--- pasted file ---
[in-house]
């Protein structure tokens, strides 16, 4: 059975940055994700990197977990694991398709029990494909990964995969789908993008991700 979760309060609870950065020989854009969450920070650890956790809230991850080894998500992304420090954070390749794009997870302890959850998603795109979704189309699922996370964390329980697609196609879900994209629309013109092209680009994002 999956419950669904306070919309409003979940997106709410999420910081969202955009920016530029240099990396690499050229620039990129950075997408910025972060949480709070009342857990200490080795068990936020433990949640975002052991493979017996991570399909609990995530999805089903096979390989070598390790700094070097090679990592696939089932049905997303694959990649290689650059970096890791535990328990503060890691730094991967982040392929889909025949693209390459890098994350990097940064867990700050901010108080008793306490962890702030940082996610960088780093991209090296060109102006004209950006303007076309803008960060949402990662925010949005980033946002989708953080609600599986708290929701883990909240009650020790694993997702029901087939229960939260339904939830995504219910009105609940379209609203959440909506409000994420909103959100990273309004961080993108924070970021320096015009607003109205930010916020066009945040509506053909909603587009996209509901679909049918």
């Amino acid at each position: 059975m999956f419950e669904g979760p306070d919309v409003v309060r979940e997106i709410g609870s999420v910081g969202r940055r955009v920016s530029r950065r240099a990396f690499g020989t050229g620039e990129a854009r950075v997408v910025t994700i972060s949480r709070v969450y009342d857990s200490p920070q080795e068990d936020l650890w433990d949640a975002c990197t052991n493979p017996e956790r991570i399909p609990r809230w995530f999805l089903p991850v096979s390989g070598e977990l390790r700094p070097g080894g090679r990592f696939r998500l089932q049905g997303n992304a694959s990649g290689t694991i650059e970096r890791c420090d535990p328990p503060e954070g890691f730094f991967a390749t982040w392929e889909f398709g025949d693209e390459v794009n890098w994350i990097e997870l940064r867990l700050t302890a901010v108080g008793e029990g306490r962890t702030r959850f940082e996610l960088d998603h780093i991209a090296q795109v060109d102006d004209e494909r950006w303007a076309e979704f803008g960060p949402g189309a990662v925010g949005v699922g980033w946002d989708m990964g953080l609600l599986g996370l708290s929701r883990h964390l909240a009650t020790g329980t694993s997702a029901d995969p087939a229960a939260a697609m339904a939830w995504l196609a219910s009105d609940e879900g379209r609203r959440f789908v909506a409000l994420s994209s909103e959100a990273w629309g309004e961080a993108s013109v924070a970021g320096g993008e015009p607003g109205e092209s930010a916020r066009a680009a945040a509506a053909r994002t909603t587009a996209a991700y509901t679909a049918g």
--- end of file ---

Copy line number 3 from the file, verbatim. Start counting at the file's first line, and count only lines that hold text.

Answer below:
């Amino acid at each position: 059975m999956f419950e669904g979760p306070d919309v409003v309060r979940e997106i709410g609870s999420v910081g969202r940055r955009v920016s530029r950065r240099a990396f690499g020989t050229g620039e990129a854009r950075v997408v910025t994700i972060s949480r709070v969450y009342d857990s200490p920070q080795e068990d936020l650890w433990d949640a975002c990197t052991n493979p017996e956790r991570i399909p609990r809230w995530f999805l089903p991850v096979s390989g070598e977990l390790r700094p070097g080894g090679r990592f696939r998500l089932q049905g997303n992304a694959s990649g290689t694991i650059e970096r890791c420090d535990p328990p503060e954070g890691f730094f991967a390749t982040w392929e889909f398709g025949d693209e390459v794009n890098w994350i990097e997870l940064r867990l700050t302890a901010v108080g008793e029990g306490r962890t702030r959850f940082e996610l960088d998603h780093i991209a090296q795109v060109d102006d004209e494909r950006w303007a076309e979704f803008g960060p949402g189309a990662v925010g949005v699922g980033w946002d989708m990964g953080l609600l599986g996370l708290s929701r883990h964390l909240a009650t020790g329980t694993s997702a029901d995969p087939a229960a939260a697609m339904a939830w995504l196609a219910s009105d609940e879900g379209r609203r959440f789908v909506a409000l994420s994209s909103e959100a990273w629309g309004e961080a993108s013109v924070a970021g320096g993008e015009p607003g109205e092209s930010a916020r066009a680009a945040a509506a053909r994002t909603t587009a996209a991700y509901t679909a049918g």